Noam Sheizaf and Larry Derfner are worried about the possibility that
Derfner seems to think that the only real problem is what he sees as the Israeli government's obsession with the Holocaust. This is core argument:
The powers-that-be say
It doesn't seem excessive to parse this as meaning that if an attempt is made to exterminate the Jews of Israel then they'll only have their obsession with the extermination of their European relatives to blame.
He also asks this question:
After all the doomsday weapons we've amassed, must we be so afraid, must we hold onto the Holocaust for dear life?
This doesn't indicate that he has much of an understanding about how deterrence works.
It's worth reminding those who glibly support the idea that
He goes on to say that an Israeli attack on
… cause a full-blown schism among Jews, both in
Perhaps it would. And no doubt a future Iranian nuclear attack on
Sheizaf, in his piece, argues that,
Israeli Generals have a tendency for creating mass hysteria. Defense Minister Dayan thought in 1973 that the end of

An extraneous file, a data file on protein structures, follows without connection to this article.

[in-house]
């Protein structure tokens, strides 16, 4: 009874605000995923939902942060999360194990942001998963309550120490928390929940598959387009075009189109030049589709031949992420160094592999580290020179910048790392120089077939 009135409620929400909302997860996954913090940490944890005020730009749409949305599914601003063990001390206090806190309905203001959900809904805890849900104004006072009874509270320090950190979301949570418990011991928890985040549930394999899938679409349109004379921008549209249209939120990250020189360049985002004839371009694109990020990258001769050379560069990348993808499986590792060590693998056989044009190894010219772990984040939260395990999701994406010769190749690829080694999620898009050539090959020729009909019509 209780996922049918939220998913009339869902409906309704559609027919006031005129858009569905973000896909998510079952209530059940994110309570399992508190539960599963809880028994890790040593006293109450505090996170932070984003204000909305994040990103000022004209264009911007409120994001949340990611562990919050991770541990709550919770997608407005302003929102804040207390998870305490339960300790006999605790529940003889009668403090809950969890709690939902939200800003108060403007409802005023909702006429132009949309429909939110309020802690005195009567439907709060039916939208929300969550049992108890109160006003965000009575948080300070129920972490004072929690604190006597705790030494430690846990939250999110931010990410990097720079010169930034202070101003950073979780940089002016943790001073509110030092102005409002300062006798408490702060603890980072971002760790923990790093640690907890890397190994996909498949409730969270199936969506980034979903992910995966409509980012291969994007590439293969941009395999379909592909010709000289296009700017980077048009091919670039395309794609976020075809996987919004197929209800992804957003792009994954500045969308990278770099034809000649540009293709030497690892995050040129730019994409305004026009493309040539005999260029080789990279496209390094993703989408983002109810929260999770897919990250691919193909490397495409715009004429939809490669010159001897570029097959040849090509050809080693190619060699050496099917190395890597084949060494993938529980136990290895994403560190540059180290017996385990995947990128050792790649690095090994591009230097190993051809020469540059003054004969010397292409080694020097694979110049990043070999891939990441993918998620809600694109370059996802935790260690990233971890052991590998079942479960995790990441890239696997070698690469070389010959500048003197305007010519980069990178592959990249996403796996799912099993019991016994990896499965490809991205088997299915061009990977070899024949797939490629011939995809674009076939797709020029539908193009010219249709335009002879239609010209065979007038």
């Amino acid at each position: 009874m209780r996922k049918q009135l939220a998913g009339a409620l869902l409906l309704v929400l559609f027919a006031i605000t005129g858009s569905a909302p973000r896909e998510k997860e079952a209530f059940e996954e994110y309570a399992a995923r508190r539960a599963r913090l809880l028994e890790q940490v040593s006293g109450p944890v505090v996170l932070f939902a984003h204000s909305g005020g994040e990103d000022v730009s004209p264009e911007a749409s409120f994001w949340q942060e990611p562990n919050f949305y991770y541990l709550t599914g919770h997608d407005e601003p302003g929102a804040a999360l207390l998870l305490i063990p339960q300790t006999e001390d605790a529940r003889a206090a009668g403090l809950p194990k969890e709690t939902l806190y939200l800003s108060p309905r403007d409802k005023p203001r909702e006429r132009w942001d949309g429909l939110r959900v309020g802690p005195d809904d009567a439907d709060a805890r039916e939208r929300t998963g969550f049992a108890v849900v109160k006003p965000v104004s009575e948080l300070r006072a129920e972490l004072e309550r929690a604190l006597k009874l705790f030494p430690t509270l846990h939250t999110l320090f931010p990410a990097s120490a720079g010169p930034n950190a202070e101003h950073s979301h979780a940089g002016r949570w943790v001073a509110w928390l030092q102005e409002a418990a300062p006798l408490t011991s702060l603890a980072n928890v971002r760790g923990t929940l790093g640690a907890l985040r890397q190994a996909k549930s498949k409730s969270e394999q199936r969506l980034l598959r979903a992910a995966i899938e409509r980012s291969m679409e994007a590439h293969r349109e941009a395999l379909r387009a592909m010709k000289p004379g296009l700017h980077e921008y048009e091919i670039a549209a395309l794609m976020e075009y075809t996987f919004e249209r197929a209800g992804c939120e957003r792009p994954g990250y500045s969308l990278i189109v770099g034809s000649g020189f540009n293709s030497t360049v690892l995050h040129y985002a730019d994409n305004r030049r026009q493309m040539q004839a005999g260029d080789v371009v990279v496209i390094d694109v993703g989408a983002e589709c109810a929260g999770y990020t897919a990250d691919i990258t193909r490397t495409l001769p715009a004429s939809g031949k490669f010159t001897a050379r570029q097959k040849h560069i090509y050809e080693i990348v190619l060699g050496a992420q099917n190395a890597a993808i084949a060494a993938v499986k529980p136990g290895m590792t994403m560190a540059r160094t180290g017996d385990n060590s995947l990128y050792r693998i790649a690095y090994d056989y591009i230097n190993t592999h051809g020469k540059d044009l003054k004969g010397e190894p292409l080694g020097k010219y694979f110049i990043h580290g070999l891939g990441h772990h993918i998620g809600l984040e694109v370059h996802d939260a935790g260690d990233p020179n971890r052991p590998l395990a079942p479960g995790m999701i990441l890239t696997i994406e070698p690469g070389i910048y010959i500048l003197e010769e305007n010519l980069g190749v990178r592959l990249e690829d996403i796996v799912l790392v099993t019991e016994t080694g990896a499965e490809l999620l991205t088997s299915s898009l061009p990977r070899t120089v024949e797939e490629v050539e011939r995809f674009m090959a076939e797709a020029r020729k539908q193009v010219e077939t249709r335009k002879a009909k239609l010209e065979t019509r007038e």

He goes ask the following question,
…if Iran is the biggest threat the Jewish people faced since Nazi Germany, why not compromise on other issues - important as those might be - and maybe help reduce this threat, isolate it, or just deal with it on more favorable terms? Why not try getting
Laudable ideas all, but bringing them up in the context of the argument about what to do about the threat of a nuclear Iran rather suggests that Sheizaf thinks that Iran's hostility to the existence of Israel is based on a vicarious sense of grievance regarding the fate of the Palestinians and the Golan Heights and that were these matters to be addressed the tide of Iranian hostility to Israel's existence might ebb.
Neither Derfner nor Seizaf offer any analysis of
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